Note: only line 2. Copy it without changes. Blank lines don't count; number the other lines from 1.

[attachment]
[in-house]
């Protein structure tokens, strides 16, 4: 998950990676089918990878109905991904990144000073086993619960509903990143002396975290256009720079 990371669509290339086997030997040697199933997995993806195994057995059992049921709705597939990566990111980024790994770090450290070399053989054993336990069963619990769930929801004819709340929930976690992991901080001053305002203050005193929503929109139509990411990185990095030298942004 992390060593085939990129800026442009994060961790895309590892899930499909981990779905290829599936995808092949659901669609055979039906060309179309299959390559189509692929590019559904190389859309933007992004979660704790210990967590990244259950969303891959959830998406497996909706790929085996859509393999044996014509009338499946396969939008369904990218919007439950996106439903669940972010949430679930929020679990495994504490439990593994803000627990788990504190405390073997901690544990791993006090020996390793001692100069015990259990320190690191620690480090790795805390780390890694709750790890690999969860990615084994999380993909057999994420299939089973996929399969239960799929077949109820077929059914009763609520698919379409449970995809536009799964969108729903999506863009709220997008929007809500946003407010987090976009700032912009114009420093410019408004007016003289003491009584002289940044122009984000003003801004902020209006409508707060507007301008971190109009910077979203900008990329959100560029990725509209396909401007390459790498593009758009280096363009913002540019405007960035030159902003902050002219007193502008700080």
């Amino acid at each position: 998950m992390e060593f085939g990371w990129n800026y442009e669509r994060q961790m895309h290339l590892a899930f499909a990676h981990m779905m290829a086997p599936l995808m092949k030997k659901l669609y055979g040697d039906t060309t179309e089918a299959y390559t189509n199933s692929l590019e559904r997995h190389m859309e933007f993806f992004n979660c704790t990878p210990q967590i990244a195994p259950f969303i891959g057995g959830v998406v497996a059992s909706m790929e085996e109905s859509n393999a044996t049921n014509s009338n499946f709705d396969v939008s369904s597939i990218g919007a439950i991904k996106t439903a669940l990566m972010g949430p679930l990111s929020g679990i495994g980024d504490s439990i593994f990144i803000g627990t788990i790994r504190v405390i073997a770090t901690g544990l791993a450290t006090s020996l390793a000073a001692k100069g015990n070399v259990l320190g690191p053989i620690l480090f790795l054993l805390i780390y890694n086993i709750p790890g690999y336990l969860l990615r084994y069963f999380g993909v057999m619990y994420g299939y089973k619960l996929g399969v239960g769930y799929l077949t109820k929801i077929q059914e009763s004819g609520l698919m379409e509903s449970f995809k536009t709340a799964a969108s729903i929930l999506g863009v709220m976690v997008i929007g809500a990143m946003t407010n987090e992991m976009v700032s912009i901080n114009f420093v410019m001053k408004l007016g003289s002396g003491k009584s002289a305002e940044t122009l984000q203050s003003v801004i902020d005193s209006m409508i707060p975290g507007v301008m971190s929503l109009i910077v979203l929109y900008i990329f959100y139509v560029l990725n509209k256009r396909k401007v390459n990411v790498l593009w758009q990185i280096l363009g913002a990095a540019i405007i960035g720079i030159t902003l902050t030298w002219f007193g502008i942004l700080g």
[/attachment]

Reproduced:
């Protein structure tokens, strides 16, 4: 998950990676089918990878109905991904990144000073086993619960509903990143002396975290256009720079 990371669509290339086997030997040697199933997995993806195994057995059992049921709705597939990566990111980024790994770090450290070399053989054993336990069963619990769930929801004819709340929930976690992991901080001053305002203050005193929503929109139509990411990185990095030298942004 992390060593085939990129800026442009994060961790895309590892899930499909981990779905290829599936995808092949659901669609055979039906060309179309299959390559189509692929590019559904190389859309933007992004979660704790210990967590990244259950969303891959959830998406497996909706790929085996859509393999044996014509009338499946396969939008369904990218919007439950996106439903669940972010949430679930929020679990495994504490439990593994803000627990788990504190405390073997901690544990791993006090020996390793001692100069015990259990320190690191620690480090790795805390780390890694709750790890690999969860990615084994999380993909057999994420299939089973996929399969239960799929077949109820077929059914009763609520698919379409449970995809536009799964969108729903999506863009709220997008929007809500946003407010987090976009700032912009114009420093410019408004007016003289003491009584002289940044122009984000003003801004902020209006409508707060507007301008971190109009910077979203900008990329959100560029990725509209396909401007390459790498593009758009280096363009913002540019405007960035030159902003902050002219007193502008700080």